The discovery of an ancient grave of a 40-year old woman, which dates back to 4,600 years, has registered a new record in the history of Iran’s excavations.
An ancient grave of a 40-year old wealthy woman, containing 112 artifacts, has been discovered in the Burnt City (Shahr-e Soukhteh) site in the southeastern province of Sistan-Baluchestan.
With the discovery of the grave, which dates back to 4,600 years, the archeologists have managed to register a new record in the history of their excavations.
Mansour Seyyed Sajjadi, head of the Burnt City’s Excavation Team, said three types of graves have so far been found in the Burnt City including simple ditches, ditches with two sections and burial crypts.
He added it is the second time that a grave, with 112 ancient items, has been discovered at the Burnt City site.
“A grave of 32- year-old man and his 10-year-old child, containing 112 relics, was discovered in the Burnt City in 1998,” he said.
He said archeologists have discovered only two burial crypts during the 15th excavation season in the ancient city.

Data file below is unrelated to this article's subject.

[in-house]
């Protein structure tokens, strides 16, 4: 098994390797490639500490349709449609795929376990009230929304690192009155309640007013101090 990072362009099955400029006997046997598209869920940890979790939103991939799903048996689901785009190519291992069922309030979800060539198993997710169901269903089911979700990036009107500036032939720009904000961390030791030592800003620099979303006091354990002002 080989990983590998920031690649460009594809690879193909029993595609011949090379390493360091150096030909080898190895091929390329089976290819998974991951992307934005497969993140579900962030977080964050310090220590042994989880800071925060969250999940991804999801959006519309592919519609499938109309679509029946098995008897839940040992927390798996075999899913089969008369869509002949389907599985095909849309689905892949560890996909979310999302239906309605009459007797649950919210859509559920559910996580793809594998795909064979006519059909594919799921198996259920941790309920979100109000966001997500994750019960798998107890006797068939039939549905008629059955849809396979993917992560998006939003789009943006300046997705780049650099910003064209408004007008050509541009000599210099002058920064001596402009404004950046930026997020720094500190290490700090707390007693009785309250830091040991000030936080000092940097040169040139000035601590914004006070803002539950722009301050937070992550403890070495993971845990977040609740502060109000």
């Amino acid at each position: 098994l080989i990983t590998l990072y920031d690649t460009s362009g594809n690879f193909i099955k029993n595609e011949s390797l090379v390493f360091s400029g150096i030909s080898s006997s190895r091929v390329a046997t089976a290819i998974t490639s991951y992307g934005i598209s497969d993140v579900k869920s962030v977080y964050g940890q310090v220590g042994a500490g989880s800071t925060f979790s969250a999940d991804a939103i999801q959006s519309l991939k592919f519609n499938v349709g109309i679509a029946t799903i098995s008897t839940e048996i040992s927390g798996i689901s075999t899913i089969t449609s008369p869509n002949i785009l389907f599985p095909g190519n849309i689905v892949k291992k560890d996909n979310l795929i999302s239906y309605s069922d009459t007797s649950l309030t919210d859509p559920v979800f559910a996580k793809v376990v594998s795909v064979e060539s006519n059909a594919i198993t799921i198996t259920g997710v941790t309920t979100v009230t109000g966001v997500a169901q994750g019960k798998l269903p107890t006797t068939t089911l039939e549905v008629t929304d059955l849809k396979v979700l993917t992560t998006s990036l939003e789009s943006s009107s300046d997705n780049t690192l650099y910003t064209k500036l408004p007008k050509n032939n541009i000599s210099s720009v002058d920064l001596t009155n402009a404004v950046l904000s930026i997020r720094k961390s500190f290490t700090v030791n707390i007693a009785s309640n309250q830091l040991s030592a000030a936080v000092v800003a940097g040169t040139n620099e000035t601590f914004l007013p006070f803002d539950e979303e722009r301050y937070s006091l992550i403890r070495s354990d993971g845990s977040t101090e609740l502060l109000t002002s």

Seyyed Sajjadi noted that archeologists and genetic specialists have conducted extensive studies on the ancient graves, the skeletons and the relics found in them.
“Genetic specialists, speculated that the skeleton unearthed from one grave belonged to a woman whose height was 155cm ,” he said, adding a number of containers resembling collyrium box, colorful jars and pieces of textile materials have been found near the skeleton.
Seyyed Sajjadi said salt and minerals available in the soil of Burnt City made the textile durable for such a long time.
Prior to the excavations by Iranian archeologists at the Burnt City site, an Italian team had come across 220 graves in the location.